Types of Arthritis

Arthritis is a commonly misused term. Pain in a joint is known as arthralgia whereas swelling of a joint is known as arthritis. Arthritis is a symptom and not a disease. Arthritis can occur in various diseases just as fever can occur in malaria, flu, typhoid, TB and urinary infection. There are over 100 causes of arthritis. It is a common clinical problem and a proper diagnosis of underlying condition requires a systematic approach.

Some of the patterns of arthritis are mentioned below:

  1. Arthralgia - Pain in a joint does not necessarily mean swelling. Pain without swelling usually involves many joints at the same time and may not always have an organic cause.
  2. Periarticular Pain - Pain can also arise from structures around the joints such as muscles, tendons, ligaments and bursae. Frozen shoulder, tennis elbow and housemaid’s knees are some examples of such conditions. These are known as soft tissue rheumatism and generally classified under regional pain. Pain occurs during active movement but not if someone else moves the joint. Repetitive trauma (occupational or overuse) or acute overexertion usually leads to such problems
  3. Swollen Joint - A joint with swelling of synovium can be warm and reddish. It feels boggy or rubbery and is tender to touch. Movements are generally restricted leading to stiffness. Non-inflammatory swelling is firm and may be tender along joint line. Joints can be deformed and accompanied by wasting of adjoining muscles due to prolonged restriction of movements.
  4. Inflammatory Pain - It is extremely important to identify an inflamed joint at the earliest as inflammation of swollen synovium causes irreversible damage to cartilage and other structures within the joint. Morning stiffness of more than 30 minutes, relief pf pain by movements and exercise, spontaneous relapses and remissions are some of the important features of an inflamed joint. Laboratory investigations can also help in identifying inflammation. Inflammatory arthritis occurs in conditions such as rheumatoid and other autoimmune arthritis, spondarthritis, septic arthritis and gout.
  5. Monoarthritis and Polyarthritis - Involvement of a single joint is common in septic arthritis, gout, osteoarthritis and some other types. Simultaneous or additive involvement of many joints is typical in conditions such as rheumatoid arthritis and Chikungunya arthritis.
  6. Symmetry Of Joint Involvement - Polyarthritis can be symmetric or asymmetric. Symmetric joint involvement is observed in rheumatoid arthritis and other inflammatory autoimmune diseases. It can also occur in metabolic arthropathies, primary generalized osteoarthritis, viral arthritis and some other conditions. Asymmetric joint involvement is characteristic of spondarthritides such as ankylosing spondylitis.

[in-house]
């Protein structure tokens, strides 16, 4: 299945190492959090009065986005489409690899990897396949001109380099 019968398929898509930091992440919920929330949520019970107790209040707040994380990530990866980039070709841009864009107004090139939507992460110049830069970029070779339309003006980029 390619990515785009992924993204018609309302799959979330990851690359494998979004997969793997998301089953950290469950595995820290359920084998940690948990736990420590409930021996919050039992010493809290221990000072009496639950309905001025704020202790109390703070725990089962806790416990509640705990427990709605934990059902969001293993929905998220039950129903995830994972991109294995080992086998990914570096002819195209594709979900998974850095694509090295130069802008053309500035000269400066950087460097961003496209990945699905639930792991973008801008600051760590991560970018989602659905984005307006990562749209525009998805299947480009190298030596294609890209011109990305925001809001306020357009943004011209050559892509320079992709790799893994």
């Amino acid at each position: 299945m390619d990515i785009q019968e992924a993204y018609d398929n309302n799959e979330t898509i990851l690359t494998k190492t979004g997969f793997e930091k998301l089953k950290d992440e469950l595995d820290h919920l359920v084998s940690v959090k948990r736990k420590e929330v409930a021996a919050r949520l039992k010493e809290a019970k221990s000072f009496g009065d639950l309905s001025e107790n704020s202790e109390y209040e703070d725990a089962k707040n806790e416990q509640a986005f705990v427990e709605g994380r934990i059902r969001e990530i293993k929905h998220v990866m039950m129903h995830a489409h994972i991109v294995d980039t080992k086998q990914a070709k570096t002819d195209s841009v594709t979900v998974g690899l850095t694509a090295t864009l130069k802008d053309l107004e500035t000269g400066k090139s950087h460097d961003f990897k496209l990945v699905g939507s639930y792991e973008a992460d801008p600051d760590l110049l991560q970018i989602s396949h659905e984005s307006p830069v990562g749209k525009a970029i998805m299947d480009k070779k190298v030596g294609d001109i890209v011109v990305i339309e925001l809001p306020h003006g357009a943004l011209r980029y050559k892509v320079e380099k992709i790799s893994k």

7. Acute - Sudden onset of joint pain and swelling is characteristic of conditions such as gout, reactive arthritis, viral arthritis, septic arthritis, sarcoid arthritis and bleeding disorders. Examination of joint fluid is essential in conditions such as gout and septic arthritis especially when a single joint is swollen. Arthritis of more than 6 week duration is called as chronic arthritis. Rheumatoid arthritis, osteoarthritis and spondarthritides are examples of chronic arthritis.
  8. Association With Systemic Features - Elaborate history and a detailed clinical examination are extremely important in the diagnosis of arthritis. Diseases such as systemic lupus erythematosus, vasculitis, scleroderma, Sjogren’s syndrome, sarcoidosis, tuberculosis, leprosy, AIDS and cancer affect different organ systems including joints. These diseases need to be identified properly so that appropriate treatment can be initiated. Fever, hair loss, weight loss, fatigue, loss of appetite, diarrhea, breathlessness, eye pain and redness, dryness of eyes and mouth, enlargement of liver and spleen, lymph nodes in neck and other areas are some of the features that indicate systemic involvement alongwith arthritis.
  9. Childhood Arthritis - Arthritis in children less than 16 year old is a distinct disease with several subtypes. Rheumatic fever, characterized by fever, fleeting joint pains, heart valve defects and other features, is also common in children. There are over 100 diseases that can lead to musculoskeletal complaints in children. Sports injuries, infections, inflammatory arthritis, tumours, metabolic syndromes like rickets, congenital diseases and psychosomatic causes can cause joint pains in children.


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